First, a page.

You may not immediately recognise the name – but as a Liverpudlian you pass one of his greatest, and certainly largest, artworks on a regular basis.
John Piper, who died 25 years ago in 1992, was one of the most important and influential artists of the 20th century. And the man behind the stunning jewel-coloured stained glass that graces the Metropolitan Cathedral.
But Piper was also what you could call an artistic polyglot, working in many different ‘languages’ including paint, printmaking, collage, opera and theatre sets, film posters, guide books, tapestries, carvings and even fireworks (he designed the display for the Queen's Silver Jubilee) in a career that spanned 50 years.
Now Piper is the subject of a new autumn exhibition at Tate Liverpool, which runs in parallel with a show entitled Surrealism in Egypt: Art et Liberté.
There was a major retrospective of Piper’s work at Tate Britain in the 1980s, but here curators Darren Pih and Tamar Hemmes have concentrated on the artist’s output from the 1930s to the 1950s.
Above: St Mary's le Port, Bristol 1940
Top: Harbour Scene, Newhaven 1936-37. The Piper Estate/DACS 2017. Courtesy private collection.
Darren says: “Piper is remembered as a landscape artist and painter, but his practise was very broad. The extraordinary diversity of it can’t be encompassed in a single show.”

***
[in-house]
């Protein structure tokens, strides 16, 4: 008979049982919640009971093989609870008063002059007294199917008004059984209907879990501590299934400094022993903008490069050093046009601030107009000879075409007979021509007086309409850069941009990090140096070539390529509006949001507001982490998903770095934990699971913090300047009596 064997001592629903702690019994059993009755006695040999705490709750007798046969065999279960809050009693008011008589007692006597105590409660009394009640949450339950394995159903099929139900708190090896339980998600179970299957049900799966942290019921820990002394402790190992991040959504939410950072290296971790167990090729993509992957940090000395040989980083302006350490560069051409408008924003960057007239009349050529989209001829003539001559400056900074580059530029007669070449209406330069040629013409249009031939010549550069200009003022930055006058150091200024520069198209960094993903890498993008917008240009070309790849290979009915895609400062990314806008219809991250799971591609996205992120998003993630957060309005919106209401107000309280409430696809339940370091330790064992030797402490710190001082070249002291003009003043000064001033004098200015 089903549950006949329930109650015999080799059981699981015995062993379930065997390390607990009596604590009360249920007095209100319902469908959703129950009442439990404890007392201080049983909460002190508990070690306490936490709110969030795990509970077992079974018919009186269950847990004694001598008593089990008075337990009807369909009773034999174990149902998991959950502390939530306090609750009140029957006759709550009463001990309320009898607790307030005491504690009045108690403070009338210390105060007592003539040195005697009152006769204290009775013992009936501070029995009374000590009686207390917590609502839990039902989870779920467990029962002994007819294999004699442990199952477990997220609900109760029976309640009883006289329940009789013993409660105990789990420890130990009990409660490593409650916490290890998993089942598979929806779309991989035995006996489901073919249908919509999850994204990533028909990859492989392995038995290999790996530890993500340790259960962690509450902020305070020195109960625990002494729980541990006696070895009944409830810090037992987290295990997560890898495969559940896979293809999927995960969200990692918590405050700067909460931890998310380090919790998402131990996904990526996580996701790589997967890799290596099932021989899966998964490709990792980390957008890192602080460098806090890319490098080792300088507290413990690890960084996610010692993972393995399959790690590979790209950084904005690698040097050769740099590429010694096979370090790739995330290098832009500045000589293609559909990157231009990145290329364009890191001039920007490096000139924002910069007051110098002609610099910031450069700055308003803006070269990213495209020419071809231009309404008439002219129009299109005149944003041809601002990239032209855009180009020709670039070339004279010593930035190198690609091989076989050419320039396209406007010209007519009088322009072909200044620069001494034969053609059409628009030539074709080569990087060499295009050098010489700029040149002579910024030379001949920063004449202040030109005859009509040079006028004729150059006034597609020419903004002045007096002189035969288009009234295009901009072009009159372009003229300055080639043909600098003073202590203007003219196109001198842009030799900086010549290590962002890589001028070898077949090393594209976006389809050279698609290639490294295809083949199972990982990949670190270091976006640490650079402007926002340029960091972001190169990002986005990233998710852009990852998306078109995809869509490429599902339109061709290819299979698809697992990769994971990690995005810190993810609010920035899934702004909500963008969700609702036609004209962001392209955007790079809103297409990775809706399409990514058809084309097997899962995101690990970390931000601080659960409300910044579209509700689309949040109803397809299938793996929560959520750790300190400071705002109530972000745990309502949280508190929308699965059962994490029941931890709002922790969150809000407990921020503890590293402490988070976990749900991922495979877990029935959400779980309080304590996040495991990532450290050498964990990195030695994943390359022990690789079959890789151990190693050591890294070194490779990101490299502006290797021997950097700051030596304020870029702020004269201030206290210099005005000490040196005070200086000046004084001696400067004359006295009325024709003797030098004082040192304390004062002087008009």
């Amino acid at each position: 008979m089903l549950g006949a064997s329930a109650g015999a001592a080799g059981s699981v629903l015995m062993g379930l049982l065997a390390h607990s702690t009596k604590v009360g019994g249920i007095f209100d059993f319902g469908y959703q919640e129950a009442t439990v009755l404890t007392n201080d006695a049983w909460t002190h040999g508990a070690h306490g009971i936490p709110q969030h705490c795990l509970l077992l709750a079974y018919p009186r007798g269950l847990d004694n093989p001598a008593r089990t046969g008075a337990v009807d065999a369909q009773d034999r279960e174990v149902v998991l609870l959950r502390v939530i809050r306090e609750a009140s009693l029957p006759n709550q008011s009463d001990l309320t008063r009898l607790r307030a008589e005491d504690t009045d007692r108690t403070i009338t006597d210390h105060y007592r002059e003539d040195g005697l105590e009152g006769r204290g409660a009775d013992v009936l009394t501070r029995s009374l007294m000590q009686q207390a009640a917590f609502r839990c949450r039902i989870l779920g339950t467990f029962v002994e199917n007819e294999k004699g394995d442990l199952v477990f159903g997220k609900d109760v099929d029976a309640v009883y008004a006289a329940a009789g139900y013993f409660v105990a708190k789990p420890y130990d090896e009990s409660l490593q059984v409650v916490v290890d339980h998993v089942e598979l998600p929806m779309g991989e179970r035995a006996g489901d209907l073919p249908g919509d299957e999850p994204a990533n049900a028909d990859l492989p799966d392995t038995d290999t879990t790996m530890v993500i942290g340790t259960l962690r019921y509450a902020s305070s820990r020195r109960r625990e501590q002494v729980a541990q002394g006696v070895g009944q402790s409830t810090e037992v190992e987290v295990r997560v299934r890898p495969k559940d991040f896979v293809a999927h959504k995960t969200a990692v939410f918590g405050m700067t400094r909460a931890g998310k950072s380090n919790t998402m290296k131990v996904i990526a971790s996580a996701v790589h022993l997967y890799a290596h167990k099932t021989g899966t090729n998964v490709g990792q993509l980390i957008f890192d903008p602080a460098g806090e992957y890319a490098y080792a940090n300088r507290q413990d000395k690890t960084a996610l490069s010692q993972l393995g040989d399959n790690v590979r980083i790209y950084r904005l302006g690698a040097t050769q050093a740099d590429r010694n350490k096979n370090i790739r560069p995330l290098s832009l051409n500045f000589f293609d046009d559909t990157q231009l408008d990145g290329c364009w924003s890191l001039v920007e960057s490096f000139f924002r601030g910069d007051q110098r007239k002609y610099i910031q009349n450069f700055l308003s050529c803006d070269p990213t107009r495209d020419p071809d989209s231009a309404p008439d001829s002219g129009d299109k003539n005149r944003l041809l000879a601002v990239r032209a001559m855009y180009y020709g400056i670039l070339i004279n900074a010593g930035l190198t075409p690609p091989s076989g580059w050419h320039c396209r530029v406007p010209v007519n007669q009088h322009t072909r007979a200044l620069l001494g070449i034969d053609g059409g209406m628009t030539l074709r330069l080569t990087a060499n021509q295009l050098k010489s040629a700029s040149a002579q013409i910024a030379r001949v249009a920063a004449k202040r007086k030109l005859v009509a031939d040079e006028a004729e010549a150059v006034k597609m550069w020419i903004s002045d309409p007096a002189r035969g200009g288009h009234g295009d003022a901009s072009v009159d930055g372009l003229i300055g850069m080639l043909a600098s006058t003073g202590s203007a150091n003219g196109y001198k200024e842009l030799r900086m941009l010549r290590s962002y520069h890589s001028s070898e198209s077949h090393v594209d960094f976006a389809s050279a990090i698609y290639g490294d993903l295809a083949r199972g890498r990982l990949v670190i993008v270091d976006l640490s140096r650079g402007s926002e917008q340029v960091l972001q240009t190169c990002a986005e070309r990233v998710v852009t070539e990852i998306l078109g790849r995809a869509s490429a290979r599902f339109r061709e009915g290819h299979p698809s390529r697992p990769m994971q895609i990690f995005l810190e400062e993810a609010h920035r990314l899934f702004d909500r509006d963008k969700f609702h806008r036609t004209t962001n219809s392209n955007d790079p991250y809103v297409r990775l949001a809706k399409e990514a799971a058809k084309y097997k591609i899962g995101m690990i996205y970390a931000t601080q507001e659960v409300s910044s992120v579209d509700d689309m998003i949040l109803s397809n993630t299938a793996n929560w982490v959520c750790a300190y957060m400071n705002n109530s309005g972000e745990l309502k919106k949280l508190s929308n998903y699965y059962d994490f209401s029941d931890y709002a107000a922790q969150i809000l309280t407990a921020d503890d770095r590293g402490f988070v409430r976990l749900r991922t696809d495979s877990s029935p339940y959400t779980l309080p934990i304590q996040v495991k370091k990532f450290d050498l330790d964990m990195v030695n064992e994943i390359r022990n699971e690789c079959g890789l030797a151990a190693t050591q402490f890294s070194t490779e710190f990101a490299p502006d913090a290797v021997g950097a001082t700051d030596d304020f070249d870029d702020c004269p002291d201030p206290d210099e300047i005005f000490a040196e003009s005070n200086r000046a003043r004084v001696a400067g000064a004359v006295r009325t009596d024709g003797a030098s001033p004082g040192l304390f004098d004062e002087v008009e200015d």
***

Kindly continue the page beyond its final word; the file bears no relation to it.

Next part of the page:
The two decades that encompassed pre-war, war years and post-war Britain saw Piper inspired to document the British landscape and its architectural heritage, but look to the Avant Garde movement over the Channel in Europe as a way to do it.
“He wanted to understand British identity as expressed through architecture and landscape,” Darren explains, describing Piper as a ‘paradox’ who was an antiquarian working in the modern world.
The exhibition takes a chronological look at his work, charting the progression of his distinctive style through paintings, collages and reliefs, and reflecting his role, along with that of his second wife Myfanwy Evans, as the foremost champion of international abstract art in Britain.
At the outbreak of the Second World War he was signed up by Sir Kenneth Clark as part of his Recording Britain project to document the nation’s historic buildings and landscape at risk from destruction. Piper later became a war artist, visiting Coventry Cathedral the day after it was destroyed by the Luftwaffe in 1940.
Coming full circle, 20 years later Piper was asked to design a stained glass window for the new cathedral.
John Piper runs at Tate Liverpool until March 18 and the £10/£8 ticket price also covers entry to the Egyptian Surrealism exhibition.